Time to see if I can get back to the movie hall and watch this again.

Thursday, October 02, 2014

exposition done nicely

After finding bearable exposition with Michael Connelly and being disappointed at finding Dan Brownian exposition in Michael Crichton's earlier books, I was relieved to find a nice sample of exposition in Neal Stephenson's Cryptonomicon:

(Now, standing there waiting to have his passport stamped, Randy can see it clearly. For once he doesn't mind the wait. He gets in a lane next to the OCW lane and studies them. They are Epiphyte Corp.'s market. Mostly young women, many of them fashionably dressed, but still with a kind of Catholic boarding-school demureness. Exhausted from long flights, tired of the wait, they slump, then suddenly straighten up and elevate their fine chins, as if an invisible nun were making her way up the line whacking their manicured knuckles with a ruler.)

But seventy-two hours ago he hadn't really understood what Avi meant by lanes, so he just said, "Yeah, I've seen the lane thing."

"At Manila, they have a whole lane just for returning OCWs!"


"Overseas Contract Workers. Filipinos working abroad--because the economy of the Philippines is so lame. [...]

See how he uses a flashback at the right place?

There's more than just good exposition to relish in this book and it's time I turned a few more pages. So much for all the regular reading material awaiting my attention.

Thursday, June 19, 2014

foot; know thyself

Q: what is a trochee?

A: a trochee.

Thanks so much, Randall.

Tuesday, May 20, 2014

how precisely vague do you want to be?

Estimates are so popular in software development. You know they don't mean much. But those who ask for them defend them fervently and even make good arguments in their favour. Such people are the only ones who reap any benefit from them. These estimates helped them feel more at meetings where they always felt on the spot, because these people often knew even less than you did about what was to be done.

And then someone came up with guesstimate. It's a punny portmanteau and may have become more common, because it added colour to statements that had otherwise become bland. Ears perked up when they heard this word instead. Nothing changed. Things arguably just got obviously worse. When someone wanted a guesstimate instead of an estimate, who could blame you for taking the hint that you were supposed to just throw out a number. High numbers were (and still are) usually scare people, especially when you are talking about how long it would take you to finish something.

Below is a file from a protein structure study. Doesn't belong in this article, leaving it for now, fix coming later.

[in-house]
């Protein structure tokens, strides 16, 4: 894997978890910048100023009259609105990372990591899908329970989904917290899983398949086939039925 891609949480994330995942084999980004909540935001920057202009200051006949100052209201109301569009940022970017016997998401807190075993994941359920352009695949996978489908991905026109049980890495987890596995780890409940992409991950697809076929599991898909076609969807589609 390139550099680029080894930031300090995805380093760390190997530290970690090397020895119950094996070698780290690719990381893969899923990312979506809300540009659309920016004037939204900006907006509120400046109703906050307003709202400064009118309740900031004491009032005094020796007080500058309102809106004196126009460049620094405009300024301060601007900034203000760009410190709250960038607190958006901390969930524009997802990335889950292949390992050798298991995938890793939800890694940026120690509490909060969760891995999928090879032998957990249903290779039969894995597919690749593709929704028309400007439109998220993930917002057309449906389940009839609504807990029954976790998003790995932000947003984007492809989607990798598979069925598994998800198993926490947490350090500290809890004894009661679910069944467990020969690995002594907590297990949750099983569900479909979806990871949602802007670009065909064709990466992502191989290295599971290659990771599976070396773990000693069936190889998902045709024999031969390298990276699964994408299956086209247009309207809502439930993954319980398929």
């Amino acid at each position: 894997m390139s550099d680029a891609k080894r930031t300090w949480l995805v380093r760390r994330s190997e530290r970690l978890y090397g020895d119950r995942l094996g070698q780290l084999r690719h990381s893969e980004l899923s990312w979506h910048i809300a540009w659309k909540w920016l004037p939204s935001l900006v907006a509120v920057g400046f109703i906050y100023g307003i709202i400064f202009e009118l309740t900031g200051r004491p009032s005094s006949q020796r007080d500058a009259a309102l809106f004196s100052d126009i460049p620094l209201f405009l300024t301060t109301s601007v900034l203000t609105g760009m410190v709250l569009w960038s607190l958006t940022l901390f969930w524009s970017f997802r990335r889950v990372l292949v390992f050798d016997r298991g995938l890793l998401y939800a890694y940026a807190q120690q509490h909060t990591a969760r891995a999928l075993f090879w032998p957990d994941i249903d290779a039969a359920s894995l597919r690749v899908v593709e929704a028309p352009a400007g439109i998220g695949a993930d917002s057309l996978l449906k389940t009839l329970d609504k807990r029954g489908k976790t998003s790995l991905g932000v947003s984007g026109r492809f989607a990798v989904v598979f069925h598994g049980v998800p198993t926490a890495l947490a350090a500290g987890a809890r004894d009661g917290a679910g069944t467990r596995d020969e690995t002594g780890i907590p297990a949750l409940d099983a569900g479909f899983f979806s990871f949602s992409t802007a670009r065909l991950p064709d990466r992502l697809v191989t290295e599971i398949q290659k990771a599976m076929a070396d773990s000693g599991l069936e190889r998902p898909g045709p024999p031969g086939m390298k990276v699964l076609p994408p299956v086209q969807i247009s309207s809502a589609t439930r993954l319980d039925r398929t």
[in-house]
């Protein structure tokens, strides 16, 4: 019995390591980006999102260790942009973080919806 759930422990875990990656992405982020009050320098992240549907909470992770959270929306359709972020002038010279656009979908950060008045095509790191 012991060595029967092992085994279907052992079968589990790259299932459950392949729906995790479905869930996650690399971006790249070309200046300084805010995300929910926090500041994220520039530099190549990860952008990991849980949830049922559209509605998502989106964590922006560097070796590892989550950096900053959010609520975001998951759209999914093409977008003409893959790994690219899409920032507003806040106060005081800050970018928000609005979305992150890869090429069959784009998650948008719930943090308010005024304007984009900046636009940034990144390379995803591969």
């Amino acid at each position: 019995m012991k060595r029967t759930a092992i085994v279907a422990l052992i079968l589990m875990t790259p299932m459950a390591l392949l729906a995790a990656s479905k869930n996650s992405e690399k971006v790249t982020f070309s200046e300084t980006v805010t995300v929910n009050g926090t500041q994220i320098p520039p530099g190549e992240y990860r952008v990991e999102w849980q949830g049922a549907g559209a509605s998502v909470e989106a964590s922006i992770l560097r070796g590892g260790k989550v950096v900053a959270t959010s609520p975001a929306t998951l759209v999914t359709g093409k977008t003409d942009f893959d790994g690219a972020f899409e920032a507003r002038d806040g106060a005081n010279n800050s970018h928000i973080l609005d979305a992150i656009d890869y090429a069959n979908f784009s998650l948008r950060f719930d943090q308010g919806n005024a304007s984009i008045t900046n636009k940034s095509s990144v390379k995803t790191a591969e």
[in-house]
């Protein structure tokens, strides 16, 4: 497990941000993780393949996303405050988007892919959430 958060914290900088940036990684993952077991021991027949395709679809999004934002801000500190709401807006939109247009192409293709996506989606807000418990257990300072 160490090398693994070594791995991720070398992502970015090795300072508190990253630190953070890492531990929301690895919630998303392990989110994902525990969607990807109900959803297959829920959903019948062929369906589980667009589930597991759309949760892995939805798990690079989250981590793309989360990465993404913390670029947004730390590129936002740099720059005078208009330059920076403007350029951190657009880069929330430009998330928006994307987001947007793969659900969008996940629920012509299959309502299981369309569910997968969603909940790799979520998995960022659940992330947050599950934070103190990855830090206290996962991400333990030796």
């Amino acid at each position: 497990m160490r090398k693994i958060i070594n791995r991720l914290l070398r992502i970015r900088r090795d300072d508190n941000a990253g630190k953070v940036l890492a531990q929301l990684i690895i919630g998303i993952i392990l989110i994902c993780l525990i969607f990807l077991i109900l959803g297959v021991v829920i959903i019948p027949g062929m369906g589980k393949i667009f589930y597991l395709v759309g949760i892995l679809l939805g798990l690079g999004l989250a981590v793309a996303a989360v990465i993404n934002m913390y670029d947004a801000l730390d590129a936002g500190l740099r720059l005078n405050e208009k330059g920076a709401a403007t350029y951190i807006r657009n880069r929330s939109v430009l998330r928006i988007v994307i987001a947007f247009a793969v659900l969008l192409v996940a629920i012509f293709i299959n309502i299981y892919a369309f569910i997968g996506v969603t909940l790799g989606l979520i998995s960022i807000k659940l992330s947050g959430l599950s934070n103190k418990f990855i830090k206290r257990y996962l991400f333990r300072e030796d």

This is not to deny that guesstimate does not offer something that estimate does not. A guesstimate is an estimate "based on guesswork or conjecture" (source), it is an estimate that you would provide when you lacked enough information. Statisticians (who coined this new term) would appreciate the distinction, but corporate managers appreciated the sound of the word. The meaningful distinction was lost, because an estimate as practised in management often lacked enough information to begin with. A guesstimate was thus a sassy synonym.

Inevitably, the American propensity to derive a metaphor from the world of sports (preferrably baseball or basketball, both of which are popular in America) gave us ballpark estimate. This likely came from the use of a ball park or baseball stadium to convey a sense of an "acceptable range of approximation" (that and other theories are discussed over here).

It would not be unreasonable to expect to soon hear people asking for ballpark guesstimates. Had there been a larger popular area than the baseball stadium, we would have seen phrases based on it.

There is a lot of good advice about dealing with such requests. There's also good material for laughs and that same source also provides remarkably insightful explanations for useful things like Fermi approximations. Hmm. Now that's something to try out the next time there's a meeting to discussing and trading numbers.

Monday, February 24, 2014

drive to die another day

A family rides on a motorcycle. It's not just a husband and a wife. There are two kids sandwiched between them, fast asleep while their parents negotiate the snarl that is Indian traffic.

A family on a motorcycle prepares to subvert politeness and courtesy by squirming through a path traced between cars waiting abut and behind one another at a traffic light. The husband, wife and three children are banking on luck (which usually favours such ventures in this country) to get them past this point.